High Kings Hugh O'Neill and Hugh O'Donnell surrendered to the English at the Treaty of Mellsfont in1603 and the plantation era began in N. Ireland.
As mentioned before the English and Scottish were the colonists in Ulster and the Scots language came to N. Ireland with the Scottish settlers of the Plantation of Ulster.
The Ulster-Scot language (Ullan's or Braid Scotch) is a variant of Scots language used by Robert Burns in many of his poems. This variant language also came to N. Ireland. Scottish place names are found throughout N. Ireland and Scottish surnames are found in N. Ireland like, Milkyknowes, Mistyburn, Clatteryknowes, Hurtlefoot, and Whistlebare.
The Ulster-Scot language brought words introduced like -thon which means 'that'; donner, which means 'walk''; wee which means 'small'; and cannae which means 'can't' to the English language preferred by the plantation owners.
The Scots also give the Ulsters the word knowe which means 'small hill or knoll'; clattery which means 'muddy, dungy'; whin which means a 'yellow flowering hedge.'
So Ulster-English came to have borrowed words along the way especially from the Scots. Although, English was to be spoken, the Ulster men and women kept Uster-Irish alive and it remained as one of the three Irish dialects spoken in Ireland even to today.
N. Ireland today
As a result of the plantation era in N. Ireland, between the 17th and 20th centuries the Irish language declined and English dominated this region of Ireland. English became the official language of N. Ireland and Gaelic Ulster-Irish took a back seat.
Recently there has been a revival of the Irish language as well as N. Ireland's Celtic heritage. W. Belfast has an area called, Belfasts' Gaeltaqcht Quarter where Irish speakers preserve and promote the language today through Irish music, dance and song. They sponsor Irish festivals like Feile An Phobali.
Dedicated venues such as Culturlann McAdam O'Fiaich and An Droichead in Belfast and the Culturlann Ui Chanain in Derry-Londonderry celebrate the Irish language and culture.
The Plantation of Ulster was probably the single most influential denominator in shaping N. Ireland today. It made N. Ireland mostly Protestant and English speaking in conflict with the minority Catholics who are Irish speaking. The Catholics want to see Ireland become whole again, and the Protestants want to remain loyal to England and remain N. Ireland and part of the UK.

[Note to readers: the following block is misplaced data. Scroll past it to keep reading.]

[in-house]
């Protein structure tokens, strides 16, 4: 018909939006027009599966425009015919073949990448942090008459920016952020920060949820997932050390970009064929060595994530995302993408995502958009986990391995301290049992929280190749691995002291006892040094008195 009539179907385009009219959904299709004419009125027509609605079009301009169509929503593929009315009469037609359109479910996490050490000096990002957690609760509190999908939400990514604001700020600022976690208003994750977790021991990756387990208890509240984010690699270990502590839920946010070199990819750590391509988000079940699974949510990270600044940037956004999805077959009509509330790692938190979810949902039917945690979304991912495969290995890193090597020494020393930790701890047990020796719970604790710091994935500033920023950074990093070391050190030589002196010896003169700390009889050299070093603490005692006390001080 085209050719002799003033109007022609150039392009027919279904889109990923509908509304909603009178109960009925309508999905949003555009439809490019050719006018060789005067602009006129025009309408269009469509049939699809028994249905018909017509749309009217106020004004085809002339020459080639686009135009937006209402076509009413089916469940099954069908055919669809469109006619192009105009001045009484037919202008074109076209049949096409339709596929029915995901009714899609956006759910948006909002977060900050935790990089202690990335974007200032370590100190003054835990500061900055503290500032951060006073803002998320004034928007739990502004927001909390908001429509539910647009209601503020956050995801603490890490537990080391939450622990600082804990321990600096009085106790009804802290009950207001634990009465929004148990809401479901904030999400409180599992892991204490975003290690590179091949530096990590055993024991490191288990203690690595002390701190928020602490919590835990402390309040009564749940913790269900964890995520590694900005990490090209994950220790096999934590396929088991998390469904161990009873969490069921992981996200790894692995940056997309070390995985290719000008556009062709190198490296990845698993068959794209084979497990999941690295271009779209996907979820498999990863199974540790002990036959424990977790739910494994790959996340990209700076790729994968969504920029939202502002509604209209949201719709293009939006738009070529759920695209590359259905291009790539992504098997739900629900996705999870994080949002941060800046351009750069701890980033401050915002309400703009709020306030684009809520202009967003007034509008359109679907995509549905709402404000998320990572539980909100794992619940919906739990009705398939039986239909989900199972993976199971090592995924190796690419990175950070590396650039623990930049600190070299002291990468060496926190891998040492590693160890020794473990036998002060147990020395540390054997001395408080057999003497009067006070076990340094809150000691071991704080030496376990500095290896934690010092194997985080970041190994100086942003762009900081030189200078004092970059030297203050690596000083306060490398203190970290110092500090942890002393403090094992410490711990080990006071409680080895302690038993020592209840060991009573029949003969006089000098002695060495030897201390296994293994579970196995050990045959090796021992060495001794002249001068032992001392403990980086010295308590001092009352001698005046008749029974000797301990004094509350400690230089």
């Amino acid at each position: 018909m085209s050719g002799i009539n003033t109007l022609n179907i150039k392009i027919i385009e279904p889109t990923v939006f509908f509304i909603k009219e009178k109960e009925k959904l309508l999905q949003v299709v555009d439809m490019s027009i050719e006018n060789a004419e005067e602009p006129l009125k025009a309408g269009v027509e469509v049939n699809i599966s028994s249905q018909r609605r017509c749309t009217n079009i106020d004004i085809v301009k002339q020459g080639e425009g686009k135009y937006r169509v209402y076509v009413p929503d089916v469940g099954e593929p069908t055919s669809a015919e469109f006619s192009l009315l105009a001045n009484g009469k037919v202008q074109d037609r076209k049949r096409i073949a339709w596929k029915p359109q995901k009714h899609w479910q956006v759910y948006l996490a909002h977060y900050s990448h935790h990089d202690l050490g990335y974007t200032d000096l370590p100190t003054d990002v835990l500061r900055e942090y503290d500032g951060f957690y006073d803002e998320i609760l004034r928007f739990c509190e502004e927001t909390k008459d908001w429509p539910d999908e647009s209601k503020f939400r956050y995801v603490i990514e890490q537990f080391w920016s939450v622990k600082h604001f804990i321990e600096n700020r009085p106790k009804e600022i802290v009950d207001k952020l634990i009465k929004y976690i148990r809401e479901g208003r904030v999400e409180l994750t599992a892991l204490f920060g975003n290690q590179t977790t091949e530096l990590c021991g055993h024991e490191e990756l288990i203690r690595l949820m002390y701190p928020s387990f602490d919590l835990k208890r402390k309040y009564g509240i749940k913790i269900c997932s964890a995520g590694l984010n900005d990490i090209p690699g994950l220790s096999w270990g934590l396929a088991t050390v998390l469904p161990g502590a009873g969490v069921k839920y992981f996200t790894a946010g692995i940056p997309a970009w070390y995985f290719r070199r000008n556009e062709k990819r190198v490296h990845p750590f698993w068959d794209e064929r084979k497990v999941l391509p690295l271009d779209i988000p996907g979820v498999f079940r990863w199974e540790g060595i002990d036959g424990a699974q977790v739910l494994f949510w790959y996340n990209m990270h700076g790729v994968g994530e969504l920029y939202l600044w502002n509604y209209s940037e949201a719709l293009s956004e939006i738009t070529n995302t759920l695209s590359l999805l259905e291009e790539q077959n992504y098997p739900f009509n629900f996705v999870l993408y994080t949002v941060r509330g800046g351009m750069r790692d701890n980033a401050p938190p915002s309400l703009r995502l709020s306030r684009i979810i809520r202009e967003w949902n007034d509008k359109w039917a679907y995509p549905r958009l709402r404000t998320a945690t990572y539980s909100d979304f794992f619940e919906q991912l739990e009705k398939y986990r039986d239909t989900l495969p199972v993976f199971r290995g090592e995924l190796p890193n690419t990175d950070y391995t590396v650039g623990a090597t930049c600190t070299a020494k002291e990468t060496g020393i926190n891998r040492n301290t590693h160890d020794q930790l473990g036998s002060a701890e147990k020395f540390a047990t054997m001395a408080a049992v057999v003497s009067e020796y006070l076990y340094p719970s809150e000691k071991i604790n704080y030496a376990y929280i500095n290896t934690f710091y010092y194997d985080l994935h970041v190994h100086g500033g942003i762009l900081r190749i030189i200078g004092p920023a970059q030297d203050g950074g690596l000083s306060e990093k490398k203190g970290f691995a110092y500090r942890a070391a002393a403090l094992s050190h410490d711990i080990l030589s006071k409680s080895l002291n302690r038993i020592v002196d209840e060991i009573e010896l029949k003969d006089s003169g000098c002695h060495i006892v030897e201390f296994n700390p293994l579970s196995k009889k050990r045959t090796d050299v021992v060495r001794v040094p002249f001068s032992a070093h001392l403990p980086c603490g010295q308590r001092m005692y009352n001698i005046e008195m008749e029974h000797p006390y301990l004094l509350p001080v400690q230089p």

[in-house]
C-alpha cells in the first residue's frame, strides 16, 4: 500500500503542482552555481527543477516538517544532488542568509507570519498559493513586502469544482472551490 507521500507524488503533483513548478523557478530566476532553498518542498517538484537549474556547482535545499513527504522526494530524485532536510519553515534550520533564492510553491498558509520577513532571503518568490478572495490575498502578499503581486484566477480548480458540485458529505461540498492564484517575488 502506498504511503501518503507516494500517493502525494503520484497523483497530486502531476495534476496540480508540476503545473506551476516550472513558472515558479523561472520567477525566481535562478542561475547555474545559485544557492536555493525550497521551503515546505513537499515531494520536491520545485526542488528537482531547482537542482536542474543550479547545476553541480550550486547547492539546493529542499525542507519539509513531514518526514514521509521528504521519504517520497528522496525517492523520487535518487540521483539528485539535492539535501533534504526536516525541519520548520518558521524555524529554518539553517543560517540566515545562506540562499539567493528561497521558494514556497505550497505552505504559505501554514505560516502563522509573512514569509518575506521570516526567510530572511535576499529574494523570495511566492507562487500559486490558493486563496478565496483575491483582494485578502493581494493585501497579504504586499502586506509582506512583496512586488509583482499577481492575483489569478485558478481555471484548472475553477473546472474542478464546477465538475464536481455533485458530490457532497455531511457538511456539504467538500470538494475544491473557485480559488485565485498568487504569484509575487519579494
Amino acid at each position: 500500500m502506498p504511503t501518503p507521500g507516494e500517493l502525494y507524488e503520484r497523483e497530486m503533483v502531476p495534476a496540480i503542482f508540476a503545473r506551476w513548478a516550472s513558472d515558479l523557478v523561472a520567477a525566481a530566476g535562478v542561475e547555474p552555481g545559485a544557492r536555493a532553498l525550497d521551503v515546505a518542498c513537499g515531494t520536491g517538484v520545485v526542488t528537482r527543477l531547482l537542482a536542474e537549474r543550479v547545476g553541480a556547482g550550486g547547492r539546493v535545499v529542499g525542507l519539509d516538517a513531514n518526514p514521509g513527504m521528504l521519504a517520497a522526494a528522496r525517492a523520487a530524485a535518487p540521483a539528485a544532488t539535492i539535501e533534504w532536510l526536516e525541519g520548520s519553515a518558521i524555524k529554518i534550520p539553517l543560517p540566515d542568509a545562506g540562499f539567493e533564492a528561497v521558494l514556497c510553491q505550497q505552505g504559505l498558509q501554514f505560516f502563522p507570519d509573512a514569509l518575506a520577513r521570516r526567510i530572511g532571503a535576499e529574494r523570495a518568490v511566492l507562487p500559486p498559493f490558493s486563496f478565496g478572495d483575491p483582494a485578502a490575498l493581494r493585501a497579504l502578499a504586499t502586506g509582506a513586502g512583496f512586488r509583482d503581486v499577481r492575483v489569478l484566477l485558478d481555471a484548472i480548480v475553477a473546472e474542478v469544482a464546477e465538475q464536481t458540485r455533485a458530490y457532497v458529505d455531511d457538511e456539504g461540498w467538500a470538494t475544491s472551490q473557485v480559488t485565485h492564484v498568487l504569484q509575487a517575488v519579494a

From the late 1960s to 1990s N. Ireland experienced 'the Troubles' and great battles and conflicts between the Protestants and the Catholics. But, in the 90's both sides agreed to a truce and although the passions and differences still remain, the fighting has stopped.
It was The Governor of Ireland Act of 1920, which came into effect in 1921, that divided Ireland into two autonomous regions. Southern Ireland eventually became its own nation, the Republic of Ireland and N. Ireland became part of the UK.
As a result of the English take-over of N. Ireland, the country does not have its own unique flag sanctioned by the government. In official functions, the Union Jack is used, the official flag of the United Kingdom of Great Britain and Northern Ireland (UK). Between the years 1921-1972 N. Ireland did have an official flag, the Ulster Flag or Ulster Banner.
N. Ireland came under more direct British rule in 1972 as a response to the conflict (theTroubles) that had recently erupted in N. Ireland. The Flag Regulations (N. Ireland) of 2000 states the only flags permitted to be flown in N. Ireland are:
- the Union Jack
- the European Union flag
- the flags of visiting heads of state
- the Royal Standard
It is historical and political irony that the strongest Gaelic area of all Ireland, Ulster, would end up becoming so English, with the English language taking the place of Irish and becoming the officlal language in N. Ireland. But, the country in recent years has been claiming back its Celtic heritage and especially its Gaelic Irish language.